Both will be expected to secure spots on the team at one of the next two selection events. A fourth spot on the team could be awarded at the discretion of the coaches.

U.S. Olympic Qualifying Standings
Big Air/Slopestyle 
(through three of five events)
1. Red Gerard — 1,400*
2. Chris Corning — 1,200*
3. Chandler Hunt — 1,160*
4. Kyle Mack — 1,000*
5. Judd Henkes — 1000

1. Jamie Anderson — 2,000* QUALIFIED
2. Julia Marino — 1,600*
2. Hailey Langland — 1,600*
4. Jessika Jenson — 1,050
5. Ty Walker — 1,000
*Has automatic qualifying minimum of one top-three result.

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Breckenridge Finals (all times Eastern)
Friday
Men’s Ski Halfpipe — 11 a.m.-12:15 p.m.
Women’s Ski Halfpipe — 12:45-1:30 p.m.
Men’s Snowboard Halfpipe — 2:30-3:45 p.m.
Women’s Snowboard Halfpipe — 4:15-5 p.m.

Saturday
Women’s Snowboard Slopestyle — 11-11:45 a.m.
Men’s Snowboard Slopestyle — 12:15-1:30 p.m.
Men’s Ski Slopestyle — 2:30-3:45 p.m.
Women’s Ski Slopestyle — 4:15-5 p.m.

Lindsey Vonn wins 78th World Cup race (video)

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Lindsey Vonn‘s latest comeback victory, one that reinvigorated her Olympic medal hopes, came at the venue where her Olympic bid died four years ago.

Vonn overcame early season back and knee troubles to win her 78th World Cup race — and first in nearly 11 months — a super-G in Val d’Isere, France on Saturday. NBCSN will air coverage at 5 p.m. ET.

“I guess I’m not a washed-up old hag,” Vonn said, according to the U.S. Ski Team. “I think I proved myself, and karma definitely comes back around. I’ve got some good karma coming my way.”

She prevailed by .31 of a second over Italian Sofia Goggia and .39 over Norwegian Ragnhild Mowinckel. Vonn has won World Cups here six times before, earning cows as prizes.

Vonn put in a scare, nearly skiing out at the bottom of the course, but let out her usual victory screams in the finish area and grabbed a TV camera, repeating, “Yes!”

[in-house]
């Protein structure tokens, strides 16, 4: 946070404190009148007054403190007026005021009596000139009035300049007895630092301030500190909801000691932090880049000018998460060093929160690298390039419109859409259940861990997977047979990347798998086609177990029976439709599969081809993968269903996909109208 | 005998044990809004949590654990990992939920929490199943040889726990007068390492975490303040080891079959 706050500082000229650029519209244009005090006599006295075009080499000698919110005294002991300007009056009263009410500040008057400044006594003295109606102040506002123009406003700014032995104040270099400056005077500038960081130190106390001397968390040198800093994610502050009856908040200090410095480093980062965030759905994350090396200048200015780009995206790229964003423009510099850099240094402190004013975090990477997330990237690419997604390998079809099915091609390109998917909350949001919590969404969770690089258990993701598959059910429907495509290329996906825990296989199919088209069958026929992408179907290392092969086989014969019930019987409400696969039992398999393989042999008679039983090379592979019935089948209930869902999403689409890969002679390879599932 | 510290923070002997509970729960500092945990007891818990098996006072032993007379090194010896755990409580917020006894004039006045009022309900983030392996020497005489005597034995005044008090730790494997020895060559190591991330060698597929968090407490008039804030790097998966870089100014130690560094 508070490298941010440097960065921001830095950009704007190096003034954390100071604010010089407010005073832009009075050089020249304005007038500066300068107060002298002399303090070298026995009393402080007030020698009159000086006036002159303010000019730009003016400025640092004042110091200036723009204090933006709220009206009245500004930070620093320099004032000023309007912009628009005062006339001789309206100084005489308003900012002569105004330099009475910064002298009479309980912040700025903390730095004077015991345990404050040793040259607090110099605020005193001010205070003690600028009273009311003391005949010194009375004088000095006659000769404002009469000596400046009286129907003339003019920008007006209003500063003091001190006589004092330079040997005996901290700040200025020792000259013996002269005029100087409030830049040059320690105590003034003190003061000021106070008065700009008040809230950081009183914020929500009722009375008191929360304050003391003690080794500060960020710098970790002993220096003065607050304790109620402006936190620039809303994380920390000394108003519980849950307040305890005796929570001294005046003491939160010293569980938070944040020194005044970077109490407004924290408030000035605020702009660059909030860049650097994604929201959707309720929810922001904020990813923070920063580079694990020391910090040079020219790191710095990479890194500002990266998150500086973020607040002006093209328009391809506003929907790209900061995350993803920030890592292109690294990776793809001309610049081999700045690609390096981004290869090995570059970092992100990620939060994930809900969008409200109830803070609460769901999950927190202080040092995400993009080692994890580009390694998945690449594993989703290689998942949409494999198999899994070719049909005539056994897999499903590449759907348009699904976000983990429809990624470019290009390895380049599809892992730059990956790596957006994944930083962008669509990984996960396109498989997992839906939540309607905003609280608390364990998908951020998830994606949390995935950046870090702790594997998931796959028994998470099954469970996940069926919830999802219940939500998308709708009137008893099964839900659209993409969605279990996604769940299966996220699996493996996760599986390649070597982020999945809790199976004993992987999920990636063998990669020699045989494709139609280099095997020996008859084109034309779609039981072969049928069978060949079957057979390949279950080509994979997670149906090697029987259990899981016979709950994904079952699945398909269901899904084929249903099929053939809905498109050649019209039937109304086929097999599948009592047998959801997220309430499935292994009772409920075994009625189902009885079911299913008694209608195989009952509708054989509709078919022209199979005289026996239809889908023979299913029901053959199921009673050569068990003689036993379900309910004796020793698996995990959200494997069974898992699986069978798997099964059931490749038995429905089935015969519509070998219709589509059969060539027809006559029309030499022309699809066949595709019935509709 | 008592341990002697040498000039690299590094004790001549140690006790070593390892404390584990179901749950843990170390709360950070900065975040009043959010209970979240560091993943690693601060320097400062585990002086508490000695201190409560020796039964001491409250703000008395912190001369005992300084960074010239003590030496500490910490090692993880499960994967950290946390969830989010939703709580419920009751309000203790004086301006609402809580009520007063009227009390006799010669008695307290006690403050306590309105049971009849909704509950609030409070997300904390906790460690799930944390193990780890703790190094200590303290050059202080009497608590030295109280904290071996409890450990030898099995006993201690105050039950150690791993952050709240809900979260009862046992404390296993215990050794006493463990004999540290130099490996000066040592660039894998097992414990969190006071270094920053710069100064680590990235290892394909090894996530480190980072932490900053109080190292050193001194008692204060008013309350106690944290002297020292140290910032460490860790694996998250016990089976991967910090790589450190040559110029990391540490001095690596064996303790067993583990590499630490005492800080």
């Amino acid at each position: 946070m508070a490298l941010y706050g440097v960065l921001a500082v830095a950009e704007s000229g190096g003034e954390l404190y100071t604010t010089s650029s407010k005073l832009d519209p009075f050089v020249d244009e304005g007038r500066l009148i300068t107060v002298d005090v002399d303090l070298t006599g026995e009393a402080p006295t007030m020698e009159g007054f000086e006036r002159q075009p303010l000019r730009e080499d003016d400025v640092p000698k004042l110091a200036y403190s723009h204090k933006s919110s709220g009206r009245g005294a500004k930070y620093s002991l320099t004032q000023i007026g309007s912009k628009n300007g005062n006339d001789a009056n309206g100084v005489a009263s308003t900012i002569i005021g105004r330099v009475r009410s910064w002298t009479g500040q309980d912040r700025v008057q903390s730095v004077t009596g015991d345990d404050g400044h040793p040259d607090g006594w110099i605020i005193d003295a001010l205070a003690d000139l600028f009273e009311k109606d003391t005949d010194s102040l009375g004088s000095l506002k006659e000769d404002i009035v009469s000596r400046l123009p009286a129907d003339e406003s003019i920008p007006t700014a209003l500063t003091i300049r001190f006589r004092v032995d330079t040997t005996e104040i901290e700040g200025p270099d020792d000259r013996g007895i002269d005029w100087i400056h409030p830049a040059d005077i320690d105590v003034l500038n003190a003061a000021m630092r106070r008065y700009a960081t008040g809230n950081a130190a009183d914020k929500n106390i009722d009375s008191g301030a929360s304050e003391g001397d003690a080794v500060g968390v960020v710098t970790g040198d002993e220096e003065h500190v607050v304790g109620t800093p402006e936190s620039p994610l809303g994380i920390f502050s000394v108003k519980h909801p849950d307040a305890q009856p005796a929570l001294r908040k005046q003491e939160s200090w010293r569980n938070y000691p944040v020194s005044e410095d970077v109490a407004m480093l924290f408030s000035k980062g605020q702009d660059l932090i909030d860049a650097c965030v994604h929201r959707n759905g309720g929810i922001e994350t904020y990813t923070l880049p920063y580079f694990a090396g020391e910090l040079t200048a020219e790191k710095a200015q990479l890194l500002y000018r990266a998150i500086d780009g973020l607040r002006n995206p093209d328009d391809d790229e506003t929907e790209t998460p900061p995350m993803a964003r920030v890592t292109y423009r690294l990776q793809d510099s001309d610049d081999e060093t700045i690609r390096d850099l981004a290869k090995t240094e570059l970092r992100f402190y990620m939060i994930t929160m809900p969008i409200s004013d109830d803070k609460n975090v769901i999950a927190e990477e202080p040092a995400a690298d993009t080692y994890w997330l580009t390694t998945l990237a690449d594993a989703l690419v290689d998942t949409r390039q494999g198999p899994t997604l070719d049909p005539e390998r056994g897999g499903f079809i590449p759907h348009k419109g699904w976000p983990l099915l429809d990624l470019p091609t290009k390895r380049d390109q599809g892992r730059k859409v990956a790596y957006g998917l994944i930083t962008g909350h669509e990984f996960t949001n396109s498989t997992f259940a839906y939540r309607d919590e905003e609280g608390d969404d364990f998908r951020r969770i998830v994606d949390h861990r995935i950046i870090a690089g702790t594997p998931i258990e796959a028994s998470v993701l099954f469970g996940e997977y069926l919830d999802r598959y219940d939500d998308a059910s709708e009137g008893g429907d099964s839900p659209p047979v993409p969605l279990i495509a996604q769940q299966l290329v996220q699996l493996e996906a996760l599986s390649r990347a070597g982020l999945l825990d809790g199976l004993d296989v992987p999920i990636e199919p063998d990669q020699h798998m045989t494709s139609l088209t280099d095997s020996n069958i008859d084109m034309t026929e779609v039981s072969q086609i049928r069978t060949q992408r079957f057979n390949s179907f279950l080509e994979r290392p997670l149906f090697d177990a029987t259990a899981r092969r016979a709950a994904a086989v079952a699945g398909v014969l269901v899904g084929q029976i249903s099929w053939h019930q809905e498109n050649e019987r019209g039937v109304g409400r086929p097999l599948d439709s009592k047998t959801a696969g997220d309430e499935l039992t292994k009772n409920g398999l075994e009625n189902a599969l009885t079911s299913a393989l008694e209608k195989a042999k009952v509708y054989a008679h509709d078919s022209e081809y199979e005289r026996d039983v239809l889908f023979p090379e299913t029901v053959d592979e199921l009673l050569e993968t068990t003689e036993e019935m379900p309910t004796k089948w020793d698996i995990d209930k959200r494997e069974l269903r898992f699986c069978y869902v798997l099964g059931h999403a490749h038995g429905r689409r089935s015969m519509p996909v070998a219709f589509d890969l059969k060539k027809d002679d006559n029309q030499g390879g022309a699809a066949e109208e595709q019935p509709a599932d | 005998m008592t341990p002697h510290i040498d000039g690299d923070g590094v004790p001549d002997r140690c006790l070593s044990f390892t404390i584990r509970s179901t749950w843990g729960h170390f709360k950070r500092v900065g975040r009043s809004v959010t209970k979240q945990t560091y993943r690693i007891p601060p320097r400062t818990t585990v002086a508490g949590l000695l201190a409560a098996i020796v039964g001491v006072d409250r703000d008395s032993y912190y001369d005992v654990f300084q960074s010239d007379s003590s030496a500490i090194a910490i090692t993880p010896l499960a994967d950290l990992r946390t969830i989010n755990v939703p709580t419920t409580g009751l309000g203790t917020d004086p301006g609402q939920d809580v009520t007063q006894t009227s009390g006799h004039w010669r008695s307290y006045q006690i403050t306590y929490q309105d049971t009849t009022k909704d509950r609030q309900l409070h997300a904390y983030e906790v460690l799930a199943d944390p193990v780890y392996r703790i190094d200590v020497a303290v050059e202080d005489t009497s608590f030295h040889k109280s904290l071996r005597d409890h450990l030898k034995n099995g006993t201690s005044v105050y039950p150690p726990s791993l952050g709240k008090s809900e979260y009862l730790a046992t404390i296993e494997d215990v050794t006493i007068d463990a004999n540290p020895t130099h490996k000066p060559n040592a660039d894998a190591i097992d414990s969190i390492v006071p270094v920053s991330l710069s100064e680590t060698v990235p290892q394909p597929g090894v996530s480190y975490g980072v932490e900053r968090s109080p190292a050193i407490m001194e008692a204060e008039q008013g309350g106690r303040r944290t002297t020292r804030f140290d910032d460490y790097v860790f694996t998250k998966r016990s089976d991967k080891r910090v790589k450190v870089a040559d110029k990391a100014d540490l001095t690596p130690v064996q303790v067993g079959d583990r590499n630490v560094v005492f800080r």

Full Results

Vonn is now eight victories shy of the record she covets — retired Swede Ingemar Stenmark‘s 86 career World Cup wins. She has said she hopes to break the record by the end of next season, after which she may retire.

First, her Olympic return in PyeongChang, four years after missing Sochi. The final straw came at this French resort in December 2013, where Vonn skied out with MCL and joint damage on top of a previous ACL tear.

Vonn’s PyeongChang medal hopes rode a roller coaster the last year.

A broken arm in a Nov. 10, 2016 crash. A win in her second race back in January, plus podiums at the world championships and at the Olympic venue in February and March.

Then a crash and a fall in two of her first three speed races this season. And last Saturday’s back injury and the images of being helped to walk with supporting poles in St. Moritz, Switzerland.

She withdrew from Sunday’s race — which was eventually canceled due to weather — flew to Austria and received therapy.

“It was mentally challenging to overcome that and be able to trust myself and push myself, even though I’m maybe not moving as well as I normally do,” Vonn said, adding that her back loosened up Saturday after the first few gates. “That’s been the biggest thing the last few weeks is just keep going, keep fighting, keep trying, keep picking yourself back up.

“I knew that the results would come eventually, but the important thing was just to continue to be tough.”

Vonn’s dad was waiting for her in his first visit to Val d’Isere.

“It was really cute when he was crying in the finish,” she said.

There was reason to doubt Vonn at age 33, given her extensive injury history. Only one woman has won a World Cup race at a more advanced age — Austrian Elisabeth Goergl in 2014.

Now, she has two months to stay healthy before the Olympic speed races, where she is a medal favorite in the downhill and super-G.

“I’m back on track,” she said. “[This win] proves what I already knew, that my skiing is good.”

First up is another World Cup super-G in Val d’Isere on Sunday (4:30 a.m. ET, Olympic Channel, NBCSports.com/live and the NBC Sports app).

World Cup overall leader Mikaela Shiffrin is skipping this weekend’s races to prepare for upcoming slaloms and giant slaloms.

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Val d’Isere Super-G
1. Lindsey Vonn (USA) — 1:04.86
2. Sofia Goggia (ITA) — +.31
3. Ragnhild Mowinckel (NOR) — +.39
8. Laurenne Ross (USA) — +.97
22. Alice McKennis (USA) — +1.62
24. Alice Merryweather (USA) — +2.03
34. Stacey Cook (USA) — +2.63
38. Breezy Johnson (USA) — +2.86
45. Julia Mancuso (USA) — +5.56
DNF. Jackie Wiles (USA)